Other lamb mutilations
If mulesing were banned, lambs would still be under the knife. Industry wide, week-old lambs are legally tail docked, and castrated if they are male. The most common methods of tail docking and castration in Australia is with the use of a hot knife, as well as with tight rubber rings which cut off circulation. Again, for lambs under six months old no pain relief is required, yet there is very little scientific basis for this exception.
While a ban on mulesing would reduce the suffering of sheep immensely, this is not the only problem farmed sheep face. Similarly, while cases of shearing violence are extensively documented, all of these welfare issues need to be understood within a wider context of exploitation: sheep bred in the wool industry all end up in slaughterhouses.
A slaughter industry
Most sheep who are bred for their wool are also slaughtered and sold as ‘meat’. In fact, industry resources refer to certain breeds of wool-bearing sheep as ‘dual-purpose’ for this reason. Some sheep are slaughtered after some years of regular shearing, until they are ‘cast for age’. This means that the wool of the sheep has degraded, becoming thinner and more brittle (just like ageing human hair) to a point at which the sheep is considered by the industry more profitable dead than alive. These sheep are generally slaughtered about halfway into their natural lifespan, at about 5 to 6 years old. Often their meat is exported overseas, as the market for older sheep flesh, or mutton, is not significant in Australia.
Other sheep, who are in fact still lambs, are slaughtered in the meat industry at about 6 to 9 months old and sold as chops and other meat cuts. These lambs are often shorn before their slaughter, or, depending on the market value at the time, they are slaughtered without being shorn, as their woolly skin can be valuable for the production of boots, jackets and other fashion goods.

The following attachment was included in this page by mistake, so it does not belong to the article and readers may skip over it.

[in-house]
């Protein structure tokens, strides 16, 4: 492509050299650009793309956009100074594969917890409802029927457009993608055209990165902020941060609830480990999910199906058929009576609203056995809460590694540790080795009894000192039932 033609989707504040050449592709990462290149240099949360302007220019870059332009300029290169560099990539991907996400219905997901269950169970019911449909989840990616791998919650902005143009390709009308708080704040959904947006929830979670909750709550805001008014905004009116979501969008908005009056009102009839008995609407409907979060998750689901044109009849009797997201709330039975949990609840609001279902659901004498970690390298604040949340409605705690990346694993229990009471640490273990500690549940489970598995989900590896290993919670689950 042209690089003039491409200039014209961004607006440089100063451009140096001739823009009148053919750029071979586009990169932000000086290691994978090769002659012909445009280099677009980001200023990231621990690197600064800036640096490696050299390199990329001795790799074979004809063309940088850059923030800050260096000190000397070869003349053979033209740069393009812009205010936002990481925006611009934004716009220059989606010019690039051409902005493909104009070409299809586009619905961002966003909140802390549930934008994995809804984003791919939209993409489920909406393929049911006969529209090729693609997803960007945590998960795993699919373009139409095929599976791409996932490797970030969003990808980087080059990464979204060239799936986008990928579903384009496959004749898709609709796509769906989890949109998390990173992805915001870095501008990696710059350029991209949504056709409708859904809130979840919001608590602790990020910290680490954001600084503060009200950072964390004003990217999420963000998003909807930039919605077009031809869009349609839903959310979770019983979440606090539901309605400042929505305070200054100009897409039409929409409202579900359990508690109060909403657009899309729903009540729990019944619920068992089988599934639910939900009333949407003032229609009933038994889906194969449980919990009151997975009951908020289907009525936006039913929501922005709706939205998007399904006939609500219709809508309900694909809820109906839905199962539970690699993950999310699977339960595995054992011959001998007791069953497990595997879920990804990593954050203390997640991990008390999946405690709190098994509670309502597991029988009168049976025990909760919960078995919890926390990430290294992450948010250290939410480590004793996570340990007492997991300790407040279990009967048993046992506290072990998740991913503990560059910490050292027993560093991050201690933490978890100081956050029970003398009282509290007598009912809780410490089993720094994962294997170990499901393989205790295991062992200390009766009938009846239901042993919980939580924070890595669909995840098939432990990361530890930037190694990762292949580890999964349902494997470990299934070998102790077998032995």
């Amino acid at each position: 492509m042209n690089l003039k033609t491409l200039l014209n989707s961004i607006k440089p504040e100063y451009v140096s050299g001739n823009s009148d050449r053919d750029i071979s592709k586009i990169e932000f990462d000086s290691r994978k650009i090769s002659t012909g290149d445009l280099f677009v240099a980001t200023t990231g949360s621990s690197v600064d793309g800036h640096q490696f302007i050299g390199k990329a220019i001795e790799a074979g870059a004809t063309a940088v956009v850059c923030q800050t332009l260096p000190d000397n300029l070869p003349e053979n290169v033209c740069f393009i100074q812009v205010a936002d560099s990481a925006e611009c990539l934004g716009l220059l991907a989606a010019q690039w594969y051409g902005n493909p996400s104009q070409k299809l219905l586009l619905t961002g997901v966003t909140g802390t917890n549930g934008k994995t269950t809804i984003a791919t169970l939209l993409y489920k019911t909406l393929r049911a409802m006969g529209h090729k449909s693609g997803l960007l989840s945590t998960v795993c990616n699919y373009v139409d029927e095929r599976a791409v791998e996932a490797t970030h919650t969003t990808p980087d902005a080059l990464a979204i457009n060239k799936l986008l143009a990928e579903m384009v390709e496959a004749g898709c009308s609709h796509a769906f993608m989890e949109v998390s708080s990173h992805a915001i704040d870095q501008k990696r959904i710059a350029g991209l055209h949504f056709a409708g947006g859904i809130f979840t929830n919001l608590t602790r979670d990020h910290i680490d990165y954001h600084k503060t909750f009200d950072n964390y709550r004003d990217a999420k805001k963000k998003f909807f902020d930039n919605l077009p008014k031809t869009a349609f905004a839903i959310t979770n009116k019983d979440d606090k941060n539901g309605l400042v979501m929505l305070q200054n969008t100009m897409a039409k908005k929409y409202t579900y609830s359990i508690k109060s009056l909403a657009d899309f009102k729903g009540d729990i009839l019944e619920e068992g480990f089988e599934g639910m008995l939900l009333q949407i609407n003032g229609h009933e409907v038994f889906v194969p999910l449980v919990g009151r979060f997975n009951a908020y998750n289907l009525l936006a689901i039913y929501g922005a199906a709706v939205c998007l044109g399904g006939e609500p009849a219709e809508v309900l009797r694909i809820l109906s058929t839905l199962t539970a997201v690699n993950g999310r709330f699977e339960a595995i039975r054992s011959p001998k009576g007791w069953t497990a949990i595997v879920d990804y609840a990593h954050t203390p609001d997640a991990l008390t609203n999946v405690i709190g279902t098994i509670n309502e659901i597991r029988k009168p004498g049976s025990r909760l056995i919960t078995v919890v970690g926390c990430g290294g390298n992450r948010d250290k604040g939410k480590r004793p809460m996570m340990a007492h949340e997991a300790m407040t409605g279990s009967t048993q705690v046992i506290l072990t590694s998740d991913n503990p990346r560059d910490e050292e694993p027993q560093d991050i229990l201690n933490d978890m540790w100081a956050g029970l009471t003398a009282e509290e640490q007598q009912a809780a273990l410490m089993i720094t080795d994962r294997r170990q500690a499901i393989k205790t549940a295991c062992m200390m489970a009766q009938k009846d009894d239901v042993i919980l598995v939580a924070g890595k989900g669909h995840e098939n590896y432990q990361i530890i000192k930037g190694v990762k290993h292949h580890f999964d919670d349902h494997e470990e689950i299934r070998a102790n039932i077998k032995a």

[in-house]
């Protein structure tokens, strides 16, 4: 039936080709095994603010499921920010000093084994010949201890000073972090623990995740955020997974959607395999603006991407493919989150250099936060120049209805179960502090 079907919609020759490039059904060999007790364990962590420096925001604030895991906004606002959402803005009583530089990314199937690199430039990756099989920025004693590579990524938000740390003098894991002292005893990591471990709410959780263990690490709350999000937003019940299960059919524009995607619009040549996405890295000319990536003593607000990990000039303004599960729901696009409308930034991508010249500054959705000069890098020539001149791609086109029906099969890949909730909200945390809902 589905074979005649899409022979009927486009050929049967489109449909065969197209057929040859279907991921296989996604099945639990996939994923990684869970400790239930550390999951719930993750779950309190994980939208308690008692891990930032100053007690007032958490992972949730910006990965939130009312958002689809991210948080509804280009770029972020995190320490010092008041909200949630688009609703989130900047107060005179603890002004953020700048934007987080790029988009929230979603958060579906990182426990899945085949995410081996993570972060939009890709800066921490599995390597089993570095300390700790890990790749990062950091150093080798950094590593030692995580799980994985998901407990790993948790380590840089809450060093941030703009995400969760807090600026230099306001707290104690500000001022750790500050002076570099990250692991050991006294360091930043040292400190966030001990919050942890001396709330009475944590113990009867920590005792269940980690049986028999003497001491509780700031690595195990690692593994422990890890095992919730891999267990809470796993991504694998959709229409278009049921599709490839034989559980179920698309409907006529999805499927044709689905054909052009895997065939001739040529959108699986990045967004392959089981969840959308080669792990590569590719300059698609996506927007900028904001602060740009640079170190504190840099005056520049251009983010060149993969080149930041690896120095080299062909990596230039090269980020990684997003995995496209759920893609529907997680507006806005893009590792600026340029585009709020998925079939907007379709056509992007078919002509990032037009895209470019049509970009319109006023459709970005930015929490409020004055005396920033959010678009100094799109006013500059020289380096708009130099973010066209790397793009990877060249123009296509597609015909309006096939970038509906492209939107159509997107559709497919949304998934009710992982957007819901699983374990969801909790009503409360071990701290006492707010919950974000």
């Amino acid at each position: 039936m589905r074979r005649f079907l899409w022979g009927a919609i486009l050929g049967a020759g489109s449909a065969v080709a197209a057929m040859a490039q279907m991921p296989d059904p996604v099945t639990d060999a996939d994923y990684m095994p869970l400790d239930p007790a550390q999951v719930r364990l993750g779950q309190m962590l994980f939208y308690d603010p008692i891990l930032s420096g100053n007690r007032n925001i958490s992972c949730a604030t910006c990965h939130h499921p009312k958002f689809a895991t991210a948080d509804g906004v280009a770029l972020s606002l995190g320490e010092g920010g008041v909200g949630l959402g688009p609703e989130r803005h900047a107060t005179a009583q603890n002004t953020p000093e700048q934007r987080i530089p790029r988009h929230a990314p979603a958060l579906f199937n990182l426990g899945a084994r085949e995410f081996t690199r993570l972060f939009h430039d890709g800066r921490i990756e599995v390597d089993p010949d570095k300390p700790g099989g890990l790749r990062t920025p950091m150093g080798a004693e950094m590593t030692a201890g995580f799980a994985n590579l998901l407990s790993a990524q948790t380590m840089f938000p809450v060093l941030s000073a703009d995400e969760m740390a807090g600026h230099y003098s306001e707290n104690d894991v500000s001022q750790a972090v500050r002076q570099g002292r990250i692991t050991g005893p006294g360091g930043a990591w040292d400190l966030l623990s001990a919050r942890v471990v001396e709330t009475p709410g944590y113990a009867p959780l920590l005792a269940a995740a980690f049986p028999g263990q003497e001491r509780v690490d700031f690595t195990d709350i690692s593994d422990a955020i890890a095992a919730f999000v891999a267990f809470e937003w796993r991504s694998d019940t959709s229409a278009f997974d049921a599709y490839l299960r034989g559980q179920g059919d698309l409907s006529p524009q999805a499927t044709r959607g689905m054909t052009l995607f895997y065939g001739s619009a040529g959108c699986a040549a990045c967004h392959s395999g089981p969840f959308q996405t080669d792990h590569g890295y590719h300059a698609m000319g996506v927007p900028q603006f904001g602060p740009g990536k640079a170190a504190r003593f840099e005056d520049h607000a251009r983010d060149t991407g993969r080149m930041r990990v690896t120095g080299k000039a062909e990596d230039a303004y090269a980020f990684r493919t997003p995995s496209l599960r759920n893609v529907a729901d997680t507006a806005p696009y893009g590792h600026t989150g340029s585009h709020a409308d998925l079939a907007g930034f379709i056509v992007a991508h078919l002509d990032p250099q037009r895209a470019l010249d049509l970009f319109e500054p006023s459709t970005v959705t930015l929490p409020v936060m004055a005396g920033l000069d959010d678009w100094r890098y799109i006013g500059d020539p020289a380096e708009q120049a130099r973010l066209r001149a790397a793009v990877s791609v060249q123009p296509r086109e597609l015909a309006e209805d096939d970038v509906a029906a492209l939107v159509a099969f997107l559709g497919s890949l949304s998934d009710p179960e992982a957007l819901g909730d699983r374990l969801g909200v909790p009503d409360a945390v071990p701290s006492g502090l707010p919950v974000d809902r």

Sheep as individuals
While sheep bred for their wool face other ethical issues, such as selective breeding for twins and triplets, winter lambing, and live export, the greatest problem sheep face in the wool industry is the one which placed them there – laws which fail them. In a speciesist society that discriminates against some individuals due to their species membership, laws only protect certain animals to differing degrees. Australian animal protection laws create double standards for farmed animals – like sheep, cows, and pigs, denying them the same protections that dogs or cats are offered. None of these non-human animals however, are recognised as legal persons, which renders them as ‘property’ in the eyes of the law.
Sheep are individual beings who are sentient, capable of feeling pleasure as much as pain, joy as much as fear. Particular mutilations are not the only ethical downfalls of wool, they are simply symptoms of an industry built upon the transformation of individuals into ‘things’ to be used for profit. For us to truly treat sheep ethically, we must first see them as more than a means to a monetary ends. When we do that, we see that sheep are not really mere materials at all.
Emma Hakansson is the Founder and Director of Collective Fashion Justice, an organisation dedicated to creating a fashion system that upholds total ethics, by prioritising the life of all animals; human and non-human, and the planet. She has worked producing campaigns for multiple animal rights organisations, and is a writer.